That war, which began in the early 1960s and ended with the fall of South Vietnam in 1975, saw ever larger numbers of US forces deployed and doomed the presidency of Lyndon Johnson.
The conflict was the deadliest for US forces since the Second World War, killing more than 58,000 US troops, at least 60 times more than have so far died in Afghanistan.
|The US humiliation in Vietnam continues to carry a bitter political legacy [AP]
At its height in 1968 the US had some 549,000 troops deployed in Vietnam, about eight times more than are currently in Afghanistan.
But despite those differences, the American humiliation in Vietnam carries a bitter political legacy and has frequently been used by critics of US involvement in Afghanistan who say the war is unwinnable.
Critics of the Afghan war have pointed to what they say are other similarities.
As with Vietnam the US is undoubtedly the superior military force and wins every fight it gets into, but ultimately makes little progress in winning the war.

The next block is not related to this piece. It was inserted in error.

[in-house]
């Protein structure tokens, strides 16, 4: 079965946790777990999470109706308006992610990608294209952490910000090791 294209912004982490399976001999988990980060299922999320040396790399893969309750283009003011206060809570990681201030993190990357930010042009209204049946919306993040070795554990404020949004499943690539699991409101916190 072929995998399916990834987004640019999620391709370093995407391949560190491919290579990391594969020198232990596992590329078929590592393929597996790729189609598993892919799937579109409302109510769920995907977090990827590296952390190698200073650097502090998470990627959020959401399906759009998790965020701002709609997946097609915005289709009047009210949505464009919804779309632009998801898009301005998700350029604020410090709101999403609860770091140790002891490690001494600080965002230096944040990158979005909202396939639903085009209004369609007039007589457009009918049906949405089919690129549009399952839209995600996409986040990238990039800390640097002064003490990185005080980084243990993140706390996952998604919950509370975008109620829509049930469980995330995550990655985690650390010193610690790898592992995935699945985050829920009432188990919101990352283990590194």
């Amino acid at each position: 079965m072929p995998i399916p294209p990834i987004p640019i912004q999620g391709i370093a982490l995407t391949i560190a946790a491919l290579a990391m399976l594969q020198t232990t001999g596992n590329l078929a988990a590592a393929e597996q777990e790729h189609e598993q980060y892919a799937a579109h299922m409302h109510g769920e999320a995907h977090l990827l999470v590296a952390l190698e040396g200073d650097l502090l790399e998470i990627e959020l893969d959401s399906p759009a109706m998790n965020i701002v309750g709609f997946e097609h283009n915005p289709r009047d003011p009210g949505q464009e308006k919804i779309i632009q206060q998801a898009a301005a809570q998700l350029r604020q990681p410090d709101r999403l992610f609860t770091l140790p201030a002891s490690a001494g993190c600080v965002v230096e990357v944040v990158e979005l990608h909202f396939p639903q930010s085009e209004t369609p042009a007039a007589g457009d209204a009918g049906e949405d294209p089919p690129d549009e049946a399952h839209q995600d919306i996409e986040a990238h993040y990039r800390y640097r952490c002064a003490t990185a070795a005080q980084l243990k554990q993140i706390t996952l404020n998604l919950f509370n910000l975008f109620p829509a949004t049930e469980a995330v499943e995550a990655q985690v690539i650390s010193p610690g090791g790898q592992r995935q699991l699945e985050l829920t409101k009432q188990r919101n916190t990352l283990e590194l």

In addition, critics argue that like Vietnam the US presence in Afghanistan is propping up a corrupt and ineffectual government that lacks popular support.
Presidential elections in Afghanistan earlier this year, which eventually saw Hamid Karzai returned to power, were beset by widespread fraud and allegation.
But in his West Point speech on Tuesday Obama hit back at those calling for the US to cut its losses and pull out of Afghanistan.
Unlike in Vietnam, he said, the US has been joined by a coalition of 43 nations in Afghanistan and was not facing a broad-based popular insurgency.
But he said the most important difference with Vietnam was that "the American people were viciously attacked from Afghanistan" adding that they remain "a target for those same extremists who are plotting along its border".